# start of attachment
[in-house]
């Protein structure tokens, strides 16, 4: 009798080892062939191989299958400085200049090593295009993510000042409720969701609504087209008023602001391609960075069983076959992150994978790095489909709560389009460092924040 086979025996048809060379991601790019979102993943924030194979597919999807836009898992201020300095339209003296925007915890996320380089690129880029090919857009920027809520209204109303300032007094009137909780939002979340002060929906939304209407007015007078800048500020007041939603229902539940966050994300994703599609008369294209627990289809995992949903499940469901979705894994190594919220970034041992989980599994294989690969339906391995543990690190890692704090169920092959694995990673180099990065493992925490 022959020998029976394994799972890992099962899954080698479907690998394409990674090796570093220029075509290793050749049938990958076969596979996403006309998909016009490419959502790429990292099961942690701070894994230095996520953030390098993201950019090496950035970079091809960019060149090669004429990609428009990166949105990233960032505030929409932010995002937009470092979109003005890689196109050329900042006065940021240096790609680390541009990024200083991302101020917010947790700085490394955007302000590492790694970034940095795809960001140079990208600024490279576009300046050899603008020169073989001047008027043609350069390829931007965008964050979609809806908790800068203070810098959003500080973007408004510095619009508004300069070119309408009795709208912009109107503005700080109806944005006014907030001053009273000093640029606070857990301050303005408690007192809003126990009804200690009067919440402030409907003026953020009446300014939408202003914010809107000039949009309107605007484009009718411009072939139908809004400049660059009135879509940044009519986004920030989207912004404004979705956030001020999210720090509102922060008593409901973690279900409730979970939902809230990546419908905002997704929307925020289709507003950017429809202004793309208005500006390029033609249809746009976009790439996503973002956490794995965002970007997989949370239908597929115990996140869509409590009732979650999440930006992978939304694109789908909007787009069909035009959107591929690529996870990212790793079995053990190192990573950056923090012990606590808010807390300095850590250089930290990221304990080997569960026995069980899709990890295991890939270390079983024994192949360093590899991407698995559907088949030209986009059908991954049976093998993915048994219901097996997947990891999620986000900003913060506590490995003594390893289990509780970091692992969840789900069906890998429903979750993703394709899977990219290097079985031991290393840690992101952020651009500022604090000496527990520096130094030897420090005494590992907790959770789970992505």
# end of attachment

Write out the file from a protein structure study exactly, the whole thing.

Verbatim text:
[in-house]
């Protein structure tokens, strides 16, 4: 009798080892062939191989299958400085200049090593295009993510000042409720969701609504087209008023602001391609960075069983076959992150994978790095489909709560389009460092924040 086979025996048809060379991601790019979102993943924030194979597919999807836009898992201020300095339209003296925007915890996320380089690129880029090919857009920027809520209204109303300032007094009137909780939002979340002060929906939304209407007015007078800048500020007041939603229902539940966050994300994703599609008369294209627990289809995992949903499940469901979705894994190594919220970034041992989980599994294989690969339906391995543990690190890692704090169920092959694995990673180099990065493992925490 022959020998029976394994799972890992099962899954080698479907690998394409990674090796570093220029075509290793050749049938990958076969596979996403006309998909016009490419959502790429990292099961942690701070894994230095996520953030390098993201950019090496950035970079091809960019060149090669004429990609428009990166949105990233960032505030929409932010995002937009470092979109003005890689196109050329900042006065940021240096790609680390541009990024200083991302101020917010947790700085490394955007302000590492790694970034940095795809960001140079990208600024490279576009300046050899603008020169073989001047008027043609350069390829931007965008964050979609809806908790800068203070810098959003500080973007408004510095619009508004300069070119309408009795709208912009109107503005700080109806944005006014907030001053009273000093640029606070857990301050303005408690007192809003126990009804200690009067919440402030409907003026953020009446300014939408202003914010809107000039949009309107605007484009009718411009072939139908809004400049660059009135879509940044009519986004920030989207912004404004979705956030001020999210720090509102922060008593409901973690279900409730979970939902809230990546419908905002997704929307925020289709507003950017429809202004793309208005500006390029033609249809746009976009790439996503973002956490794995965002970007997989949370239908597929115990996140869509409590009732979650999440930006992978939304694109789908909007787009069909035009959107591929690529996870990212790793079995053990190192990573950056923090012990606590808010807390300095850590250089930290990221304990080997569960026995069980899709990890295991890939270390079983024994192949360093590899991407698995559907088949030209986009059908991954049976093998993915048994219901097996997947990891999620986000900003913060506590490995003594390893289990509780970091692992969840789900069906890998429903979750993703394709899977990219290097079985031991290393840690992101952020651009500022604090000496527990520096130094030897420090005494590992907790959770789970992505």